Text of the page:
Articles written by Tom Collins
NASA, along with the Houston Cinema Arts Society, is presenting Cinespace, a short film competition with $26,000 in cash prizes up for grabs. This competition offers filmmakers the opportunity to make use of 50 years worth of NASA archive footage in their short film submissions.
South African Photographer, Filmmaker, and Influencer Gareth Pon has recently been named the top African Instagrammer for the third consecutive year, and looking at his ridiculously eye-catching Instagram feed, it's easy to see why. I caught up with Gareth recently while he was speaking at a conference in Dublin alongside other content-creating heavyweights, such as Dan Rubin and Philip Bloom.
Multimedia projectors have become so affordable in recent years that it is quite likely that you either own one or know someone who does. This is good news for filmmakers and photographers who are interested in achieving a unique range of eye-catching lighting effects in-camera.
Everyone makes mistakes, this we know, but there are some unforgivable mishaps which plague the nightmares of filmmakers regardless of the scale and budget of the production. Some of these would include forgetting to pack an essential piece of gear, forgetting to hit record before a great take, or losing footage, but none of these can compare to dropping an Arri Alexa.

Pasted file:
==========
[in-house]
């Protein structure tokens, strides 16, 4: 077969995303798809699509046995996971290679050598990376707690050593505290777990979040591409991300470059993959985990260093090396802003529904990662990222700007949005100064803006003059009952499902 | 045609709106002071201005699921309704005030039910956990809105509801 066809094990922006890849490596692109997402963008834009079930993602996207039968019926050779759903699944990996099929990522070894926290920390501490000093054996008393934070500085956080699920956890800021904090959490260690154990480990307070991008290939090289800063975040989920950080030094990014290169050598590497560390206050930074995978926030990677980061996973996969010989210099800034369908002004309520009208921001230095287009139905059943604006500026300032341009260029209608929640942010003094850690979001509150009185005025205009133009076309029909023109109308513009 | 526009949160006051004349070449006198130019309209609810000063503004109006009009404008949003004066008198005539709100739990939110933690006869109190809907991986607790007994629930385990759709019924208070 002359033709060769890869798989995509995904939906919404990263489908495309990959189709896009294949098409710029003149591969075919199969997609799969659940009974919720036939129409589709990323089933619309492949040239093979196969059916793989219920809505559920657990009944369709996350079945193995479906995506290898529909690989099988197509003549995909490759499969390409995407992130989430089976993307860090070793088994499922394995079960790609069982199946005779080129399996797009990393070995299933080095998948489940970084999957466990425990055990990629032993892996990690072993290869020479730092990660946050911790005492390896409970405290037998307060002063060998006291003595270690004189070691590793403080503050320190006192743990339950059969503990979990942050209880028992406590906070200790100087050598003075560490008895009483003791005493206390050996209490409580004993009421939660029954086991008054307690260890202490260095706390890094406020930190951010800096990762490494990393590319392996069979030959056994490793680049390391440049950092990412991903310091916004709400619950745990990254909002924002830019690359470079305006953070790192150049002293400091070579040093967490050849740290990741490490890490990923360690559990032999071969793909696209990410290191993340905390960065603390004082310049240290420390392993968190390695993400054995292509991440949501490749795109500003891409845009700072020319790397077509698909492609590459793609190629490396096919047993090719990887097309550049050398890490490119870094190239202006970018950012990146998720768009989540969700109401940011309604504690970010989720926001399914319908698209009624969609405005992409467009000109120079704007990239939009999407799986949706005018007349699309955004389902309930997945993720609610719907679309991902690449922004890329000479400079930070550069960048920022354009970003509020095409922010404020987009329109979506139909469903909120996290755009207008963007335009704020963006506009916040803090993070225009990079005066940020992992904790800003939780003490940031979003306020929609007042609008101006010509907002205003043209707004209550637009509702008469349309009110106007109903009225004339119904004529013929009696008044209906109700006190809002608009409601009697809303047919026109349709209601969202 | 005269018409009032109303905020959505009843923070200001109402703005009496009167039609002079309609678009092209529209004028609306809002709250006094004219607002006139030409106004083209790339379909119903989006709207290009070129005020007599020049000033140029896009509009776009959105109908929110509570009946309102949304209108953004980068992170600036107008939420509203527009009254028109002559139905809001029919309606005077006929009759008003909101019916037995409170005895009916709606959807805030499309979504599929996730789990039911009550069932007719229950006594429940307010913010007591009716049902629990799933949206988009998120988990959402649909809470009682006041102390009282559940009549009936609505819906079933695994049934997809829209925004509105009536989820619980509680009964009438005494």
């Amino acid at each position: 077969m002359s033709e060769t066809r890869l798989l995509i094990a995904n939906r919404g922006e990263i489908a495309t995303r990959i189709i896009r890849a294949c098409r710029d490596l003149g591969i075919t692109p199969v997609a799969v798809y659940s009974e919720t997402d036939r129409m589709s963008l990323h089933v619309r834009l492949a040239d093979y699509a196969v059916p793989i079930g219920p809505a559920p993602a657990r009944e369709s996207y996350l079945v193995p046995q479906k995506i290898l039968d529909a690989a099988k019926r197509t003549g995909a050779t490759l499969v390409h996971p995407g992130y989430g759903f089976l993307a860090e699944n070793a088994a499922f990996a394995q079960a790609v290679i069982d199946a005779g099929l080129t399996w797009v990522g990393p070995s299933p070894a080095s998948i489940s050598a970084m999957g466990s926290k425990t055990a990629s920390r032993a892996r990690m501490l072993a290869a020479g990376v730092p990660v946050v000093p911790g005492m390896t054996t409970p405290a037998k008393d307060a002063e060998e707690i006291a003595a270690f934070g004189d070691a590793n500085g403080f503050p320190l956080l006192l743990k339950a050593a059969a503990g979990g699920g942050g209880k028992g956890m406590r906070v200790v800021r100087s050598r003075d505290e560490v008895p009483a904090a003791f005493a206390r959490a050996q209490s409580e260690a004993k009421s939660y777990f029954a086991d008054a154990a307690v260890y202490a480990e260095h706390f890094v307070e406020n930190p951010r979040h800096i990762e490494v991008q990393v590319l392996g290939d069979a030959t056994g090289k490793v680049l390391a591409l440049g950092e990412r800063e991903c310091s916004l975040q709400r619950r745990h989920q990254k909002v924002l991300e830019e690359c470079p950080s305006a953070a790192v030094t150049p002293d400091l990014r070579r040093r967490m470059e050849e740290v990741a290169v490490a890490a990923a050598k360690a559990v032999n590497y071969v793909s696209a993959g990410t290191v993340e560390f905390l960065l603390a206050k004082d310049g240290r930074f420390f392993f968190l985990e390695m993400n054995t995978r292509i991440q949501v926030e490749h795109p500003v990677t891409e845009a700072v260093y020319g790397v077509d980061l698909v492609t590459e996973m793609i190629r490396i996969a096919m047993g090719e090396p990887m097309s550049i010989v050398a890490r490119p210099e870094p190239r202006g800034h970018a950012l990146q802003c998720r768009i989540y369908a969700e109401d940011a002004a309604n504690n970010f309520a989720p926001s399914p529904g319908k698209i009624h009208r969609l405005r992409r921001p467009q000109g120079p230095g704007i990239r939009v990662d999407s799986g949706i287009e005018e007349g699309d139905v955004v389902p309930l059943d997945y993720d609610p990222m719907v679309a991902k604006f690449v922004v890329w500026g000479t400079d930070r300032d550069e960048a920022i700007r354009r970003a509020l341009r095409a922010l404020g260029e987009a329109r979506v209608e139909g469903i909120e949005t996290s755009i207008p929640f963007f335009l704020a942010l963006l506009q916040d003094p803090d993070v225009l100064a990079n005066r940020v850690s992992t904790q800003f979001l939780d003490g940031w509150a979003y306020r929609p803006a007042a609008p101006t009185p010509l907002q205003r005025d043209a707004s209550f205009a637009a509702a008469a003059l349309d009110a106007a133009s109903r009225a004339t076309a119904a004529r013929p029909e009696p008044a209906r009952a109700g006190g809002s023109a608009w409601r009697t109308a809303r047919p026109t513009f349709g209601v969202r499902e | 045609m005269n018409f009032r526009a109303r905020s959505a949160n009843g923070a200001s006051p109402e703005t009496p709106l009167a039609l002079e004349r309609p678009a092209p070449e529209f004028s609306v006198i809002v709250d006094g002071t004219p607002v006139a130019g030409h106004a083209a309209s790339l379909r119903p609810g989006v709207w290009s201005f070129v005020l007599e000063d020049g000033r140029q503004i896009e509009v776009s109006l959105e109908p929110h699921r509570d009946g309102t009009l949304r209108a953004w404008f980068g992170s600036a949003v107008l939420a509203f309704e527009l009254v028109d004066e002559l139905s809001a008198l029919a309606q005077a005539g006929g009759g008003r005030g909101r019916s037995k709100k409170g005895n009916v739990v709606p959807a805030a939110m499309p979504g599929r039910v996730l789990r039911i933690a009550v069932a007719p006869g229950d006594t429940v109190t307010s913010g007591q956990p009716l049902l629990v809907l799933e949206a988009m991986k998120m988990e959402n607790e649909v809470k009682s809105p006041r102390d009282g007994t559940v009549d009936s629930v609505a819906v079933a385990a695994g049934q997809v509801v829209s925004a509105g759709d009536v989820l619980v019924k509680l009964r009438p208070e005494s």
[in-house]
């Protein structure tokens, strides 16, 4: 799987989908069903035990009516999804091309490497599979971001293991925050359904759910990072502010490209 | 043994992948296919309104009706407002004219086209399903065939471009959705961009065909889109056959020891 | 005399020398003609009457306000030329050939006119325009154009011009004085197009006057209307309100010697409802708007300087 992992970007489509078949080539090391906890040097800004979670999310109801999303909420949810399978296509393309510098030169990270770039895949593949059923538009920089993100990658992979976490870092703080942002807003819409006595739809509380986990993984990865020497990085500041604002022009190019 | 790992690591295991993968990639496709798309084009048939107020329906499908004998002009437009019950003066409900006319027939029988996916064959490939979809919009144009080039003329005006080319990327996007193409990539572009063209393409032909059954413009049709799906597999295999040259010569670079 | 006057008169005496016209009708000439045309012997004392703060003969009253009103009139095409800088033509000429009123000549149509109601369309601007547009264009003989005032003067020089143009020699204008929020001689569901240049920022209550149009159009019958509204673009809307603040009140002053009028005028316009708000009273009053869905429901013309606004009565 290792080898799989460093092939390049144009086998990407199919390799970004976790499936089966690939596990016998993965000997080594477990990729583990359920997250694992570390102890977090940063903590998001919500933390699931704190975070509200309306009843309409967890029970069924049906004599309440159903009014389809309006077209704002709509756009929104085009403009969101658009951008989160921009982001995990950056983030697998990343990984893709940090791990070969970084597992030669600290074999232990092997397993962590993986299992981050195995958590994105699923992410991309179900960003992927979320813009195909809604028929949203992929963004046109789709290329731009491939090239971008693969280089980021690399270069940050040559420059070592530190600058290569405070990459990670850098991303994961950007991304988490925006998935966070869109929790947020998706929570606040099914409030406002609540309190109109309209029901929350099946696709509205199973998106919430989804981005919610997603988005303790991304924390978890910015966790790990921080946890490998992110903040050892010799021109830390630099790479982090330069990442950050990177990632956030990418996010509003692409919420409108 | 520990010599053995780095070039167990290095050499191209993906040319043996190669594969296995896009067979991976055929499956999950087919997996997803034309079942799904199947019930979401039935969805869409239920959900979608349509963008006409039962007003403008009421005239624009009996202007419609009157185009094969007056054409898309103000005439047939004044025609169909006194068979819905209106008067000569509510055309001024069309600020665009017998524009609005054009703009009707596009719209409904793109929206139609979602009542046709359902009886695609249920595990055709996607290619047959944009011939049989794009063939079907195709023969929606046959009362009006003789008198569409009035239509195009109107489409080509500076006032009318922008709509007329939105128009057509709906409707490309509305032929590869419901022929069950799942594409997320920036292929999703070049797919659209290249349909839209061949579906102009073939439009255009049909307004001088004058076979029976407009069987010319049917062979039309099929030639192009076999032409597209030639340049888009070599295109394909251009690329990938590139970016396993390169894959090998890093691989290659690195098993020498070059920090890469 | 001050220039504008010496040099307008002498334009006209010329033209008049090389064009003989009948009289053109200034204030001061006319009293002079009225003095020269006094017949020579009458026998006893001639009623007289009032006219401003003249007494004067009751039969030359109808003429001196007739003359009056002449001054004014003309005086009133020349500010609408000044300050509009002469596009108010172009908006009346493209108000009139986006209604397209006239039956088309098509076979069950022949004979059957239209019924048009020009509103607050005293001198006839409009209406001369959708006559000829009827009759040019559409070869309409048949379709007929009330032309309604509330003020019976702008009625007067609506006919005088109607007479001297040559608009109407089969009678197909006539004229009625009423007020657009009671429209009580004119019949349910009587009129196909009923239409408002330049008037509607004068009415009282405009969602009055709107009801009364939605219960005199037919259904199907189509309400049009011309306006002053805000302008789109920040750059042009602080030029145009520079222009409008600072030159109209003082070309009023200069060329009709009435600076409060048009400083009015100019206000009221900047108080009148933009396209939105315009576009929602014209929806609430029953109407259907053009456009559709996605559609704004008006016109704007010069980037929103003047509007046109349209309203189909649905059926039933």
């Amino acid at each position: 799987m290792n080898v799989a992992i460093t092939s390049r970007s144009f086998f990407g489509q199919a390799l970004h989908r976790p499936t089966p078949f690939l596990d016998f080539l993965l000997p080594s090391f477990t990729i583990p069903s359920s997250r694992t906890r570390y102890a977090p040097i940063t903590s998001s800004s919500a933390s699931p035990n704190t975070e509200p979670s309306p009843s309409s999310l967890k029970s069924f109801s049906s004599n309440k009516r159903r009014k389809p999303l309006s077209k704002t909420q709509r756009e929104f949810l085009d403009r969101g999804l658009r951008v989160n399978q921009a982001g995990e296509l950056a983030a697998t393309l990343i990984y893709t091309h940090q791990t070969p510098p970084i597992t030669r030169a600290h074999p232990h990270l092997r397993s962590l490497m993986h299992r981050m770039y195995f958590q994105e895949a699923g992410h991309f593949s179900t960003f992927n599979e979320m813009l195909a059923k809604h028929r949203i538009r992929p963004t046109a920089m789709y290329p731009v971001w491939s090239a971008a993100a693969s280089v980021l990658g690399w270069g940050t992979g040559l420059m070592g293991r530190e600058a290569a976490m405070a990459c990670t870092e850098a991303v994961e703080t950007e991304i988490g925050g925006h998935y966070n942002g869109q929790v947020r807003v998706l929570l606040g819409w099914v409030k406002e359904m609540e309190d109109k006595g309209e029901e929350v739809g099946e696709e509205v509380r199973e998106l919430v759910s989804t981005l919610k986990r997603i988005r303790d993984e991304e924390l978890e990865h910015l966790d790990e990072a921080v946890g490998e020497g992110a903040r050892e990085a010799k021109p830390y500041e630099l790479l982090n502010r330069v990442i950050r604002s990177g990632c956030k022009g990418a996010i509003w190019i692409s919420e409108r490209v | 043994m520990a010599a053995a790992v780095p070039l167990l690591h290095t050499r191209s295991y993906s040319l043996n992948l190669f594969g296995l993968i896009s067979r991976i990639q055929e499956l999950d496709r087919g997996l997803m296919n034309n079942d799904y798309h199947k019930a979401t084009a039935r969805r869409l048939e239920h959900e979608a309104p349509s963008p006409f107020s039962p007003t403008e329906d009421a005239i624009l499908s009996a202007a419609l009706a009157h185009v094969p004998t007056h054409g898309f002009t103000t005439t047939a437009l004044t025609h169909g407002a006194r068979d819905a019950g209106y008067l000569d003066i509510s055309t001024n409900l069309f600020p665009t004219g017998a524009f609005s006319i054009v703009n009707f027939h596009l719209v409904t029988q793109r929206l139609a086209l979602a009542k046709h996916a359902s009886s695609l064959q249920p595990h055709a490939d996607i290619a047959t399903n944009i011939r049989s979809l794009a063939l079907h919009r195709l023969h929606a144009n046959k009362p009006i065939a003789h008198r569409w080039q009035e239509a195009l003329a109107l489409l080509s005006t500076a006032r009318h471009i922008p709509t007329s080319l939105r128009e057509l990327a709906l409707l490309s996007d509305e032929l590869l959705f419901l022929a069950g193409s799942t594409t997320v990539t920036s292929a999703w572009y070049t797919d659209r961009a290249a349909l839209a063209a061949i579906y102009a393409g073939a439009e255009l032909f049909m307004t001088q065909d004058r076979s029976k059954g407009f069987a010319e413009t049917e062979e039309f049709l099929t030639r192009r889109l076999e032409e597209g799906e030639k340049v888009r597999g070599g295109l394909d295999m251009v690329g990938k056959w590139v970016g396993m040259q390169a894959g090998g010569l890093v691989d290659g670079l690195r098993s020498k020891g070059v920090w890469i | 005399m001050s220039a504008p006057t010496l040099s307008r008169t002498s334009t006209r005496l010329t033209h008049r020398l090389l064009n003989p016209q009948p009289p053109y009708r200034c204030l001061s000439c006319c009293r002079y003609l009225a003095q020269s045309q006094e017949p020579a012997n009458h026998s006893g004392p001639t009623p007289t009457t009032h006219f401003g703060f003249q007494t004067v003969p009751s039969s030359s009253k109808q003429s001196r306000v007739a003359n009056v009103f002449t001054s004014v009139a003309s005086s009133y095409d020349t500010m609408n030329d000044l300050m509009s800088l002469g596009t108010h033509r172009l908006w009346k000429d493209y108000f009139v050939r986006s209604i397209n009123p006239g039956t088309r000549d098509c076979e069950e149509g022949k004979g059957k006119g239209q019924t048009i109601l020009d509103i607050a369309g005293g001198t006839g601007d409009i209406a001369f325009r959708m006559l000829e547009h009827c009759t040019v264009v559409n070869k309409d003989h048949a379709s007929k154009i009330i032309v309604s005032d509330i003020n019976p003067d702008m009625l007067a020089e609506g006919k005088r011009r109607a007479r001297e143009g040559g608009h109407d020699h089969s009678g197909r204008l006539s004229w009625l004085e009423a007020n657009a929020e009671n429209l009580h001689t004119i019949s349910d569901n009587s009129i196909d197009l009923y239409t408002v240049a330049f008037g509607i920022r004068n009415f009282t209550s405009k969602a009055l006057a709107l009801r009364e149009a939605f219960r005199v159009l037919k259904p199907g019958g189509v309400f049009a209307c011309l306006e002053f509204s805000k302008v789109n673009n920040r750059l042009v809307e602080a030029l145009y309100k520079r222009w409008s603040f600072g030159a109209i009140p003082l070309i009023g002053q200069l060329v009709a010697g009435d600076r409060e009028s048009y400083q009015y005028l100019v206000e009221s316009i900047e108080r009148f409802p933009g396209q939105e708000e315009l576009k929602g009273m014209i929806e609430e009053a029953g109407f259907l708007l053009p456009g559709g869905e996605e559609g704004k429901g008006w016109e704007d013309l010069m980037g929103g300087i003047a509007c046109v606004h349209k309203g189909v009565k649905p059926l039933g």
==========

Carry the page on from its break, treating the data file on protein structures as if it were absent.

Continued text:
Well known video bloggers, such as Casey Neistat and the likes, have raised the vlogging standards in recent years. How they manage to post captivating content so regularly is astounding. Many try to emulate their successes, and as a result, YouTube is crammed full of filmmakers trying to be the next viral vlogging sensation. These vlogs vary in content, style, and quality, and while there is a niche space for almost anything these days, some people are “nailing it,” and others aren’t.
Not too long ago, I remember going through a phase when the process of building up a camera rig was, for me, the most exciting part of owning gear. My decisions were based less on functionality, and more on the question of “will this item make my rig look more like a cinema camera?” Big and bulky was the order of the day, and if people ever advised cliches like: “the best camera you have is the one that’s on you” or “it’s not about what gear you have, it’s about how you use it,” their advice was taken with a pinch of salt.
People who are new to photography or videography often have huge levels of enthusiasm. The learning curve, however, is a steep one, and it can take many years to get to a point at which you're happy with the quality of your work. How then do you ensure that you remain enthusiastic about your craft amidst the disappointment of a mediocre standard of work?